Nationally averaged gas prices ticked down a little lower today -- yet again -- to $2.75 per gallon. They're now more than 50 cents lower than they were a year ago. So no wonder, at a time like this, the murmur is growing: Maybe Congress ought to think about raising the national gasoline tax.
It was last raised, in the year 1993, to 18.4 cents per gallon. That's over 20 years ago, and gas prices at the time were close to the now unimaginable $1.00 per gallon mark. Yet the amount of the gas tax was fixed and not tied to inflation -- so it has not changed since. (U.S. states also charge gasoline taxes; the national average is about 23.5 cents.)
"It’s been a generation since gas taxes were increased at all," says Paul Bledsoe, a senior fellow on energy at the German Marshall Fund. "So they are incredibly low by historic levels."
Meanwhile, the Highway Trust Fund, which depends on these federal gas tax revenues, has seen its revenues fail to match its level of spending for 13 years straight. Not only has the gas tax been fixed for two decades, but vehicles also have become a lot more fuel efficient. That has led to less gasoline use and less gas tax paid per mile driven -- even as alternative fuel vehicles like hybrids have also hit the road.
"You’re ending up with serious reductions in highway fund revenues, and that’s sort of the fundamental reason why we’re having all these infrastructure problems," says Alan Krupnick, co-director of the Center for Energy and Climate Economics at Resources for the Future.
Timing a gas tax increase for a time like right now -- when gas prices have been plunging, and may have further to fall -- would surely be the easiest on consumers. It "would be kind of in the noise," says Krupnick. But it could help address at least three different problems: inadequate highway funding, American's energy habits, and even, perhaps, bipartisan tax reform.
1. Fix Our Highway Infrastructure. It is no secret that the nation’s roads are seriously in need of infrastructure improvements. According to the American Society of Civil Engineers, U.S. roads currently earn a "D" overall. Their “deficiencies,” says the society, cost us $130 billion per year, and we’re currently investing too little to improve them.
The current overall spending level of $91 billion annually on capital investments by state, federal, and local authorities is not enough to prevent continuing declines in road quality, according to ASCE. We need to be spending $ 101 billion per year just to keep pace, and $170 billion per year to actually improve the nation’s roads.
Meanwhile, the federal gas tax is less and less able to cover the cost of all this. According to the Institute on Taxation and Economic Policy, the gas tax has lost "28 percent of its value since 1997" as costs of highway construction and repair have grown, and as vehicle fuel efficiency has increased.
2. Green Our Behavior. Much like a carbon tax, a tax on gasoline can also, of course, make people more judicious in how they use vehicles and energy. A 2011 study by scholars from Resources from the Future and Harvard University found that increases in gasoline taxes have a significantly larger effect on consumer behavior than do mere increases in the retail price of gasoline.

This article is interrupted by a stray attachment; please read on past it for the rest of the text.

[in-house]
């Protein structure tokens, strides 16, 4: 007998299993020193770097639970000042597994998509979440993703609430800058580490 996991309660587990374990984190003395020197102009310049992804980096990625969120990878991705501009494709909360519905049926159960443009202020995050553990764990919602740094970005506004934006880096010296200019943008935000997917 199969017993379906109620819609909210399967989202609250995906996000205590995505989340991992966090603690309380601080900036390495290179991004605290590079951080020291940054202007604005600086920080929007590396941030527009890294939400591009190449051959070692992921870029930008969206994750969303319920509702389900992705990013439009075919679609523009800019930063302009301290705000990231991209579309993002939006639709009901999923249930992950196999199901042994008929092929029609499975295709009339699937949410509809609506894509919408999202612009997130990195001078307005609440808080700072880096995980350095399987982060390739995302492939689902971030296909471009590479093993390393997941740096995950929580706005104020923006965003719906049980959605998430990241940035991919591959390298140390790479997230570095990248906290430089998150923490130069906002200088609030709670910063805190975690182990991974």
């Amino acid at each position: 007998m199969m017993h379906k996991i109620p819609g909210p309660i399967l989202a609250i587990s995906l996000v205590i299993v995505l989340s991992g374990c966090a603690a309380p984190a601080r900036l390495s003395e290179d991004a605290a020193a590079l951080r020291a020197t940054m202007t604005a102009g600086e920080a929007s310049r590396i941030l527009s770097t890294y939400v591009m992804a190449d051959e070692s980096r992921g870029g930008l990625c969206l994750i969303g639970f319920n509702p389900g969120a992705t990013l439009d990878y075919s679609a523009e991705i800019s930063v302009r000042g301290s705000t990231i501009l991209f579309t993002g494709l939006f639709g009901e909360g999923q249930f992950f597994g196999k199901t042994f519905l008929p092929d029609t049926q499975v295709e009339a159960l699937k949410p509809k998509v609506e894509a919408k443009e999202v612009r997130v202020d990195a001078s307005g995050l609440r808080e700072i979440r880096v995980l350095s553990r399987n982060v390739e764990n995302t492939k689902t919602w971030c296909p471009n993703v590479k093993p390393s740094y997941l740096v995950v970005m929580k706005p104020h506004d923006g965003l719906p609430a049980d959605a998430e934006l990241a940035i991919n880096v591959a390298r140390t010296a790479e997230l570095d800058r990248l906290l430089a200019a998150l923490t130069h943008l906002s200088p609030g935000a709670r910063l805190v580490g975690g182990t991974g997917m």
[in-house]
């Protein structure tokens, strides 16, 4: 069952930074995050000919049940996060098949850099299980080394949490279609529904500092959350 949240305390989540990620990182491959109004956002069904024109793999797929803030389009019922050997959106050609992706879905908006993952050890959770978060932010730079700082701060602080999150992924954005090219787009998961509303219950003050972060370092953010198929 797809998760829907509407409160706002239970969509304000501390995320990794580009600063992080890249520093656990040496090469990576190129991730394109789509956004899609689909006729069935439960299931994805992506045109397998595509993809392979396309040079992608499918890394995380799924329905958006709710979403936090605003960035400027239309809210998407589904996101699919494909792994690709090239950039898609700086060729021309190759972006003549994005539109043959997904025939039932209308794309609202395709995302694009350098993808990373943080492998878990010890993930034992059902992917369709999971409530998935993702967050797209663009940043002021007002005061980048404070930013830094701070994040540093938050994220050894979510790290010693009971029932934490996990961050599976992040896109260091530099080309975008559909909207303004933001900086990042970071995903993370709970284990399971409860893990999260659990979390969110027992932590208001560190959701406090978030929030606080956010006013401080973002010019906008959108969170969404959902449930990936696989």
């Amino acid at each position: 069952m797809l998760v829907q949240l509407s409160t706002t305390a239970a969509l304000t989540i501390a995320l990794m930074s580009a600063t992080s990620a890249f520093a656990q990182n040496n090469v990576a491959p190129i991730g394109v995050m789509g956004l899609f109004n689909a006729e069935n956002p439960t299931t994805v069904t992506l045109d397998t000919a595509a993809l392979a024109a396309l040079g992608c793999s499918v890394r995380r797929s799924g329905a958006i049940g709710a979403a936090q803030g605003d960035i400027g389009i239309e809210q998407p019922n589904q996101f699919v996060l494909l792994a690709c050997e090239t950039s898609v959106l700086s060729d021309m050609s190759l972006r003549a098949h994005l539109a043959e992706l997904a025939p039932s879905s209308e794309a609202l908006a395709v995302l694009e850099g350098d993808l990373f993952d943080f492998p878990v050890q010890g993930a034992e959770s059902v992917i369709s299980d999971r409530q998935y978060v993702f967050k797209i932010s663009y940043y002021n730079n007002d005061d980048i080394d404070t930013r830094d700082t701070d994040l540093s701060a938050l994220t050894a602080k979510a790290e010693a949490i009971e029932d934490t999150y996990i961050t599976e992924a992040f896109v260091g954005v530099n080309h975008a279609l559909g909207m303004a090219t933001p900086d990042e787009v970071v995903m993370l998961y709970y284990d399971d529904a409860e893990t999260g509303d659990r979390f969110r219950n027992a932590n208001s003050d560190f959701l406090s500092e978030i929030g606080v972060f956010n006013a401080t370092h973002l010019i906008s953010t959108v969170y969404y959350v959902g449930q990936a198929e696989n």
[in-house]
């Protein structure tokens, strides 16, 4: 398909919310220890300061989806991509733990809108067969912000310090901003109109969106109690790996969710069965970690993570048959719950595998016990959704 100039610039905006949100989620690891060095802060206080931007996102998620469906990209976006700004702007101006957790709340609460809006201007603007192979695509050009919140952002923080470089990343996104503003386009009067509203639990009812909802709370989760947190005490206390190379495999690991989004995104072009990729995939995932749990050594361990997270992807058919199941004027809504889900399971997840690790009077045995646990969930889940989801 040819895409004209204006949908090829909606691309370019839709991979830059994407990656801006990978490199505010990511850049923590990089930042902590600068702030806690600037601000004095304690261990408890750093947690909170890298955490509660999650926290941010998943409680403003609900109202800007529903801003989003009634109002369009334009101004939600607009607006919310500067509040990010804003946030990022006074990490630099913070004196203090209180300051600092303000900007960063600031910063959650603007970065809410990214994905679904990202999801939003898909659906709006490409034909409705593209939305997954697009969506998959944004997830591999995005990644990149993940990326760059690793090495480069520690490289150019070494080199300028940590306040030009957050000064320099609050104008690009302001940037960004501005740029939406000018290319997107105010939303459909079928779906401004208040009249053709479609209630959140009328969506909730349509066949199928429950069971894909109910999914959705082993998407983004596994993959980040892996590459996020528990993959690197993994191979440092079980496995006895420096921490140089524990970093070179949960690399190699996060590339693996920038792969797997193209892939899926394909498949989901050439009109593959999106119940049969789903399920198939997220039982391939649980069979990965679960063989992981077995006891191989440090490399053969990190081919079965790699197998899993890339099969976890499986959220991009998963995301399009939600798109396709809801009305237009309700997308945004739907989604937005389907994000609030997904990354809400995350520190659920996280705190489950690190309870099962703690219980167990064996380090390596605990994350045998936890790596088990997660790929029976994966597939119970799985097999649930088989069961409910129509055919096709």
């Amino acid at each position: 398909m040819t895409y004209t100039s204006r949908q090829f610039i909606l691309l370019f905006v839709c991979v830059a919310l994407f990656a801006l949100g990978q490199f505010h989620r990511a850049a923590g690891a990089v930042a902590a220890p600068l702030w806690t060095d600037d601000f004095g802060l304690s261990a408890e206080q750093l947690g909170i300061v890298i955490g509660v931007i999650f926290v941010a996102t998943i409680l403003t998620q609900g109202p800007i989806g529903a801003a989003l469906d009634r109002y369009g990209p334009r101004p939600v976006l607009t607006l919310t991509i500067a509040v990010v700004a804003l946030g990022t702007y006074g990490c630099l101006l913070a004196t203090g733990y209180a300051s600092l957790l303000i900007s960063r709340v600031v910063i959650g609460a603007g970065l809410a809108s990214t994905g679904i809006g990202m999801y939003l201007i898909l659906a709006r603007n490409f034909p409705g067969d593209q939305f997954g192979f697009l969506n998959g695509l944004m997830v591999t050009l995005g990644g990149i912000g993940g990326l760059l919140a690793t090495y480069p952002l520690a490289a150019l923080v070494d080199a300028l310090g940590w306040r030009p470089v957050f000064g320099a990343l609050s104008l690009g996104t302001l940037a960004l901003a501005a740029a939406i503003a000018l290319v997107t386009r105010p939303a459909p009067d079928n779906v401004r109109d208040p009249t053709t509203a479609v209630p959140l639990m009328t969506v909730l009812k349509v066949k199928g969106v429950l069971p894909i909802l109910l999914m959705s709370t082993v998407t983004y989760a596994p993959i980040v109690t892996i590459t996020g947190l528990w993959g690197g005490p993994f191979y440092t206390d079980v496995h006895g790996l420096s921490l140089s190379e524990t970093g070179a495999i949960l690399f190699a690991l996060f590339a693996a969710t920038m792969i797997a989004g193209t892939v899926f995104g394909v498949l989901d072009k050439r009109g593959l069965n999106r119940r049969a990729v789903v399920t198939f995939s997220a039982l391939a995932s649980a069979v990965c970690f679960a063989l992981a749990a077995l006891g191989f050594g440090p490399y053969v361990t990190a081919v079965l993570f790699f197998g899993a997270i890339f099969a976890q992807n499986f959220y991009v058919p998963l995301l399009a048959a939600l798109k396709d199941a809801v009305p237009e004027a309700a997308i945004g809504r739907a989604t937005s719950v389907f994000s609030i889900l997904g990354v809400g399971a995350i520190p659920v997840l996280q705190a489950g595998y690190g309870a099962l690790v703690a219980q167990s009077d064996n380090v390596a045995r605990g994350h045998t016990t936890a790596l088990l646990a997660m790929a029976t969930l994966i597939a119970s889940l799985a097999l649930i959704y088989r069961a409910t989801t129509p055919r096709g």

In particular, they found, a one dollar rise in gas prices alone (due to market forces but without any tax increase) would lead to an increase in the average miles per gallon of new vehicles purchased by 3.6 percent. However, a one dollar gasoline tax increase would have a much bigger effect, leading to an increase in the miles per gallon of new vehicles of 47.7 percent.
"The difference between the fuel economy response to tax-exclusive price changes and that to gasoline tax changes is striking," noted the authors, while also admitting that a $ 1.00 gas tax increase is a rather extreme amount, and so the result should considered in that light.
3. Help Us Find Tax Reform Compromise. Most blue sky is the idea that raising the gas tax significantly could provide a major new revenue source that would make tax reform compromise easier. Paul Bledsoe, of the German Marshall Fund, calls the gas tax the "800 pound gorilla of tax policy that suddenly comes back into the spotlight when oil prices drop 30 percent."
The reason is that if we want to cut corporate or income taxes, those revenues to government will have to be replaced -- and "there are very few places you can turn to replace 100 to 200 billion dollars in revenue a year," says Bledsoe. He thinks that ultimately, if there is going to be a grand stroke compromise on tax reform, it may involve someone bringing up the gas tax.
Which merely leaves the matter of politics. Who supports a gas price increase? Broadly speaking, it's something that economic wonks across the spectrum seem to favor, but that politicians loathe (presumably because of the word "tax"). However, Republican Senator John Thune of South Dakota -- slated to be the new chair of the Commerce, Science, and Transportation Committee -- has said he would consider a gas price increase as a way of fixing the Highway Trust Fund in the next Congress. Last year, Democratic Rep. Earl Blumenauer of Oregon also proposed a 15 cent gas tax raise.
So, this is not an argument that a gas tax raise is politically plausible -- any more than a economically efficient tax on carbon would be. It's merely a suggestion that -- ignoring politics -- it might be a pretty good idea.